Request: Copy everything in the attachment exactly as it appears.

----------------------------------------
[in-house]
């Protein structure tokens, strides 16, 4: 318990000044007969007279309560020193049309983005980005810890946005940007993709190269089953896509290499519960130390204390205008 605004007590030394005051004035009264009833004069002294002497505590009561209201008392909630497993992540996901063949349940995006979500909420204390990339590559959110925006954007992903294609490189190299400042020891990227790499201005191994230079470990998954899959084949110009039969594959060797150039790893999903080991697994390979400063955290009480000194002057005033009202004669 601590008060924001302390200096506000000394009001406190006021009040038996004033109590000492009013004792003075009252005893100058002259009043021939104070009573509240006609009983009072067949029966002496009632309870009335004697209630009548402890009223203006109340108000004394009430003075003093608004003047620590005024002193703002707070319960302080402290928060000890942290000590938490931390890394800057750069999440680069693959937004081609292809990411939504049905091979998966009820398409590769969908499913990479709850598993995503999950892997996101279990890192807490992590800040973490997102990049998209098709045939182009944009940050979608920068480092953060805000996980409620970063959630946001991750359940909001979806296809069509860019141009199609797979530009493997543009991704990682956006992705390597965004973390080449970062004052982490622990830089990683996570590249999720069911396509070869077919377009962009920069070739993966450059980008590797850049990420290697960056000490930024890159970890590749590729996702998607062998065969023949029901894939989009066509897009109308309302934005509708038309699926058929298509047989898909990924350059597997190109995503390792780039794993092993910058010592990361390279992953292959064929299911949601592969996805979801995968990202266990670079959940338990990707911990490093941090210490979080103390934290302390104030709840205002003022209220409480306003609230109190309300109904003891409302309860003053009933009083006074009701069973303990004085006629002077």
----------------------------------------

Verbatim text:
[in-house]
């Protein structure tokens, strides 16, 4: 318990000044007969007279309560020193049309983005980005810890946005940007993709190269089953896509290499519960130390204390205008 605004007590030394005051004035009264009833004069002294002497505590009561209201008392909630497993992540996901063949349940995006979500909420204390990339590559959110925006954007992903294609490189190299400042020891990227790499201005191994230079470990998954899959084949110009039969594959060797150039790893999903080991697994390979400063955290009480000194002057005033009202004669 601590008060924001302390200096506000000394009001406190006021009040038996004033109590000492009013004792003075009252005893100058002259009043021939104070009573509240006609009983009072067949029966002496009632309870009335004697209630009548402890009223203006109340108000004394009430003075003093608004003047620590005024002193703002707070319960302080402290928060000890942290000590938490931390890394800057750069999440680069693959937004081609292809990411939504049905091979998966009820398409590769969908499913990479709850598993995503999950892997996101279990890192807490992590800040973490997102990049998209098709045939182009944009940050979608920068480092953060805000996980409620970063959630946001991750359940909001979806296809069509860019141009199609797979530009493997543009991704990682956006992705390597965004973390080449970062004052982490622990830089990683996570590249999720069911396509070869077919377009962009920069070739993966450059980008590797850049990420290697960056000490930024890159970890590749590729996702998607062998065969023949029901894939989009066509897009109308309302934005509708038309699926058929298509047989898909990924350059597997190109995503390792780039794993092993910058010592990361390279992953292959064929299911949601592969996805979801995968990202266990670079959940338990990707911990490093941090210490979080103390934290302390104030709840205002003022209220409480306003609230109190309300109904003891409302309860003053009933009083006074009701069973303990004085006629002077």